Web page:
At each station, moisture sensors will be placed a foot, two feet and four feet deep in the soil. Readings will be taken every 15 minutes and sent by cellular phone text messages to the network. Each station costs about 12-thousand dollars to buy and install. It’s hoped the network of weather stations can be expanded so there’s one in every county, but for now, a dozen will give a good snapshot of drought conditions to help farmers manage their risks. “If you see that the weather station received an inch of rain and the soil moisture has moved up to such and such a level from where it was at the moisture station, and you know that at your farm because of the gauge out on your post that you got an inch and a quarter, you probably did a little better,” Taylor says, “or if you got half an inch, you didn’t do as well.”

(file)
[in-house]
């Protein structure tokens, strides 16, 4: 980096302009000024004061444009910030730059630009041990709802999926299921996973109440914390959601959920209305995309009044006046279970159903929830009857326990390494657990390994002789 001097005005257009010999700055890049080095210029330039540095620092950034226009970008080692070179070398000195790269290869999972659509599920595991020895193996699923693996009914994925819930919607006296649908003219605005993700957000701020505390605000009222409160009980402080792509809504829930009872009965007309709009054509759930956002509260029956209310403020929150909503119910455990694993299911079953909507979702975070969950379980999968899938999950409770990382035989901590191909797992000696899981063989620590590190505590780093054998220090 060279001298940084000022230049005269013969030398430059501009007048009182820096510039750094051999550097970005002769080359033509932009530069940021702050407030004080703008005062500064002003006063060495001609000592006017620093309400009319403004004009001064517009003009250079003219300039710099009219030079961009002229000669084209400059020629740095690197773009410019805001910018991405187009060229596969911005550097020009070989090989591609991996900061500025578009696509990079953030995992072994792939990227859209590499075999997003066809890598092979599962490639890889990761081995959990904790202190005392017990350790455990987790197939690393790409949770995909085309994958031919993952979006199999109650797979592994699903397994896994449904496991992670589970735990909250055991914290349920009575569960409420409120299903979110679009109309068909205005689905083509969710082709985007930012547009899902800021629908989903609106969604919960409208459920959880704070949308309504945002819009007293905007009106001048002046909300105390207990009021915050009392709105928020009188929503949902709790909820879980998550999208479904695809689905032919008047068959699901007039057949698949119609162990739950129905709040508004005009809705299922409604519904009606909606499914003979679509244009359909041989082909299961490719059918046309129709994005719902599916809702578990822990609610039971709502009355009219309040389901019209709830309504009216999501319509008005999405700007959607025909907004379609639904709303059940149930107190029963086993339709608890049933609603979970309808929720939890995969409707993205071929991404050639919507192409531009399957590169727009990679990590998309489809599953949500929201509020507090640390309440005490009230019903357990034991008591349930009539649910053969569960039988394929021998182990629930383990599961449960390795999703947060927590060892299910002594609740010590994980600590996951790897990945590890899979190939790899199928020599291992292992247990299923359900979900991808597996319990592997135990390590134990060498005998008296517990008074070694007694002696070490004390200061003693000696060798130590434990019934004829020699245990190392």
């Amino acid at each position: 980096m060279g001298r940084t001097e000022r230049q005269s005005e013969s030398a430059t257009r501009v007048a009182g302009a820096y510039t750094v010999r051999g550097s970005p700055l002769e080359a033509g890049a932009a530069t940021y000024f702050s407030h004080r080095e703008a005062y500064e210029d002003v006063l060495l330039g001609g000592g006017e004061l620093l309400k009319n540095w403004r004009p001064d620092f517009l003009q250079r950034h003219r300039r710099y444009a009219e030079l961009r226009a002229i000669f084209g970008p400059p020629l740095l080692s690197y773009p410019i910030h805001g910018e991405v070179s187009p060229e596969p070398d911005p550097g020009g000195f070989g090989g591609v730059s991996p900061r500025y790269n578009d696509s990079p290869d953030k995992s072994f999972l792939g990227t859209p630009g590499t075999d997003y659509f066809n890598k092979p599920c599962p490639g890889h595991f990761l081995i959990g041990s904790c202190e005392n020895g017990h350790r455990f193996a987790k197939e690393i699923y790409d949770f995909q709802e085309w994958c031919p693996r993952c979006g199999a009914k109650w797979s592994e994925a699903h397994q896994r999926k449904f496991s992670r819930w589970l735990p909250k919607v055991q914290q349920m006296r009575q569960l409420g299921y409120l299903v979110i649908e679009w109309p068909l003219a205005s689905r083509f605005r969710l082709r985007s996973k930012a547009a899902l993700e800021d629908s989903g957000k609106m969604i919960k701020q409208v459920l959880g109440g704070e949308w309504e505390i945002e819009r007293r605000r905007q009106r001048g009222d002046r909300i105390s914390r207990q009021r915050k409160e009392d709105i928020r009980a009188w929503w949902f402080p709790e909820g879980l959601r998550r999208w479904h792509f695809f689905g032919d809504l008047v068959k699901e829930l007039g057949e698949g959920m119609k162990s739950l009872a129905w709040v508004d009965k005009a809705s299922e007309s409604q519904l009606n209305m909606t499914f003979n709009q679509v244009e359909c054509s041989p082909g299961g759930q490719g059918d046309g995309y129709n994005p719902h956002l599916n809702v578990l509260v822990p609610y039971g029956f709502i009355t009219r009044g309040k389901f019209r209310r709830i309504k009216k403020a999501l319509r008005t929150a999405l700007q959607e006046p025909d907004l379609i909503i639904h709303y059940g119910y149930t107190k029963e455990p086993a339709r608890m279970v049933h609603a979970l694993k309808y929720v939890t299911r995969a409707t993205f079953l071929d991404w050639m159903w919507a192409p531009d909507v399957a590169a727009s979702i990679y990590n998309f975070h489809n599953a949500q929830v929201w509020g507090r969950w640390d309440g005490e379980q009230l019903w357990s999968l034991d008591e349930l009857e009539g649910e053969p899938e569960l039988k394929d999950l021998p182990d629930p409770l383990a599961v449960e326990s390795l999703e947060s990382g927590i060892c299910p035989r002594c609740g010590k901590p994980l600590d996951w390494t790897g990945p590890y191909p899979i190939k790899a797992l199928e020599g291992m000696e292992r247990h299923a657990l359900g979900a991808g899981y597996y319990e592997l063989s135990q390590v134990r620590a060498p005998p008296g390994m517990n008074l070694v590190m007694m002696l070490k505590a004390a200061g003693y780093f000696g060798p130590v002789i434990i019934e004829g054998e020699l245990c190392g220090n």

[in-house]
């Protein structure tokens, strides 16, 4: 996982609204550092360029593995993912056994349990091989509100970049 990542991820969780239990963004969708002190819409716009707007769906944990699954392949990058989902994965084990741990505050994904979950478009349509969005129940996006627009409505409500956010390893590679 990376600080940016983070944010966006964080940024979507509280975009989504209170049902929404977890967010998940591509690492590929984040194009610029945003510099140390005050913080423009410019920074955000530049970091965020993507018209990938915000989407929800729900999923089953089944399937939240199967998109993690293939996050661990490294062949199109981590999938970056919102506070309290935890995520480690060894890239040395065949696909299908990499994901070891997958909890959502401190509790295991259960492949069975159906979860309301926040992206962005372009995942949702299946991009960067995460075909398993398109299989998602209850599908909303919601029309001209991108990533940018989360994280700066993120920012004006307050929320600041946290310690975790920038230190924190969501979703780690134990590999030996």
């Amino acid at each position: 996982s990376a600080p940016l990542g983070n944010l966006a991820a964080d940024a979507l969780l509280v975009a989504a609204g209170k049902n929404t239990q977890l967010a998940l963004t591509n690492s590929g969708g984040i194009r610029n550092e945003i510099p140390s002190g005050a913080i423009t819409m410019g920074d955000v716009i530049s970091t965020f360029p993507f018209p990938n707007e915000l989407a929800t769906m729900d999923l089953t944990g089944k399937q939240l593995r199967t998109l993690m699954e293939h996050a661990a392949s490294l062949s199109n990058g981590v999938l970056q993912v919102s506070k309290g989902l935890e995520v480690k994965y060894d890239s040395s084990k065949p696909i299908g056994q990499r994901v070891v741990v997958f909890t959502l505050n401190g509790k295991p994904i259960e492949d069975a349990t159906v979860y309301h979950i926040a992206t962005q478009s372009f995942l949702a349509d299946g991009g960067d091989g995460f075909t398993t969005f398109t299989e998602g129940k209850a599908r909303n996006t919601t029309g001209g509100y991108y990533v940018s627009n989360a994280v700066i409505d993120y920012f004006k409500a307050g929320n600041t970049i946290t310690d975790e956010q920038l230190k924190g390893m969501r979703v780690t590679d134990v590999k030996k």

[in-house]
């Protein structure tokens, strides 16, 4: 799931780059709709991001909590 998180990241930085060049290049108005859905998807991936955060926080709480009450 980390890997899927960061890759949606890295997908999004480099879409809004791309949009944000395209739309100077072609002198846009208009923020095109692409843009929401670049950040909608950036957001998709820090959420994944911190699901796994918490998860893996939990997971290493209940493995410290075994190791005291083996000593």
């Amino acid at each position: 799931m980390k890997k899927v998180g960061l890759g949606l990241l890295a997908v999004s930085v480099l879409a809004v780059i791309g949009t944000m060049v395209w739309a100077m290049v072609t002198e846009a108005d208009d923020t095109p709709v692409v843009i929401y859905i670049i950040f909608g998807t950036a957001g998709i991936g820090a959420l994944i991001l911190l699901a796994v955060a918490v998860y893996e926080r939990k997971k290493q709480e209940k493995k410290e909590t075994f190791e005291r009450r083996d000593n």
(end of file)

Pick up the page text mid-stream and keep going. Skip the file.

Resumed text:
The new weather stations replace ones that have been monitoring data at the farms for more than 30 years. Taylor said the original units made up the world’s first non-military network of automatic reporting weather stations. The weather stations will also measure rainfall, air and soil temperature, humidity, sunlight, wind speed and direction. A solar collector powers the units.
The Freese-Notis forecast for Atlantic & the KJAN listening area, and weather data for Atlantic…
A storm will arrive Tuesday morning in southern Iowa and lift northeast during the day.